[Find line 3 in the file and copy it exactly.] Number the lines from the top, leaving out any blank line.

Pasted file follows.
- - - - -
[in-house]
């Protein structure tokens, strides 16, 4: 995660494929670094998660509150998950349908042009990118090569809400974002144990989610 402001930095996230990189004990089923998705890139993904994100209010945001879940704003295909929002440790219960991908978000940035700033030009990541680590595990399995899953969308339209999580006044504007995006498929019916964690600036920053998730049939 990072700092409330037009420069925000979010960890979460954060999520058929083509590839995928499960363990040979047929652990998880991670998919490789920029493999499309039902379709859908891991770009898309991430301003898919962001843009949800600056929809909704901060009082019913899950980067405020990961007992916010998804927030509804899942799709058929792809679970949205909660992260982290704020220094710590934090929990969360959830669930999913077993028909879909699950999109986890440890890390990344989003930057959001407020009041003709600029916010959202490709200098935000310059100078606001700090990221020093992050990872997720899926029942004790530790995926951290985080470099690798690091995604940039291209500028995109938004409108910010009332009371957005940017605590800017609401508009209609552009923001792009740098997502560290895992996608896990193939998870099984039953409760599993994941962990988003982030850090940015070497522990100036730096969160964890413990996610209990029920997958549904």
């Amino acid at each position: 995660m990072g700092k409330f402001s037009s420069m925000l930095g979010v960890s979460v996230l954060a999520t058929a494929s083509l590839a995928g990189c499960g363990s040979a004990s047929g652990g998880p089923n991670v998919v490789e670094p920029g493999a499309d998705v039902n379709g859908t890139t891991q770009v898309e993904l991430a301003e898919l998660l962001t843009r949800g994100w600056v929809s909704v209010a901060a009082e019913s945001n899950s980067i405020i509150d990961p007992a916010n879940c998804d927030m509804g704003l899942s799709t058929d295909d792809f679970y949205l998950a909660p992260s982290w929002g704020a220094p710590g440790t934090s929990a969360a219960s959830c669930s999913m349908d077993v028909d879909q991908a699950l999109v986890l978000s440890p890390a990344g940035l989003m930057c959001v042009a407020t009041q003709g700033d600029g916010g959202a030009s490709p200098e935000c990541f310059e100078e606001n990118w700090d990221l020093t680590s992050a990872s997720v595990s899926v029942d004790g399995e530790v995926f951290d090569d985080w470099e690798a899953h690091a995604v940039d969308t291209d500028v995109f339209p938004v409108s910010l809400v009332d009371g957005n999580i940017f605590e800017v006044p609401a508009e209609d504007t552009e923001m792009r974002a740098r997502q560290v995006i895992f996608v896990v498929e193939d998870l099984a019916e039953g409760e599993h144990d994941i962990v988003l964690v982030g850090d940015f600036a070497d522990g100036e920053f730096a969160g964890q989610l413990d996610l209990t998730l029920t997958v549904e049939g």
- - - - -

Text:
């Amino acid at each position: 995660m990072g700092k409330f402001s037009s420069m925000l930095g979010v960890s979460v996230l954060a999520t058929a494929s083509l590839a995928g990189c499960g363990s040979a004990s047929g652990g998880p089923n991670v998919v490789e670094p920029g493999a499309d998705v039902n379709g859908t890139t891991q770009v898309e993904l991430a301003e898919l998660l962001t843009r949800g994100w600056v929809s909704v209010a901060a009082e019913s945001n899950s980067i405020i509150d990961p007992a916010n879940c998804d927030m509804g704003l899942s799709t058929d295909d792809f679970y949205l998950a909660p992260s982290w929002g704020a220094p710590g440790t934090s929990a969360a219960s959830c669930s999913m349908d077993v028909d879909q991908a699950l999109v986890l978000s440890p890390a990344g940035l989003m930057c959001v042009a407020t009041q003709g700033d600029g916010g959202a030009s490709p200098e935000c990541f310059e100078e606001n990118w700090d990221l020093t680590s992050a990872s997720v595990s899926v029942d004790g399995e530790v995926f951290d090569d985080w470099e690798a899953h690091a995604v940039d969308t291209d500028v995109f339209p938004v409108s910010l809400v009332d009371g957005n999580i940017f605590e800017v006044p609401a508009e209609d504007t552009e923001m792009r974002a740098r997502q560290v995006i895992f996608v896990v498929e193939d998870l099984a019916e039953g409760e599993h144990d994941i962990v988003l964690v982030g850090d940015f600036a070497d522990g100036e920053f730096a969160g964890q989610l413990d996610l209990t998730l029920t997958v549904e049939g």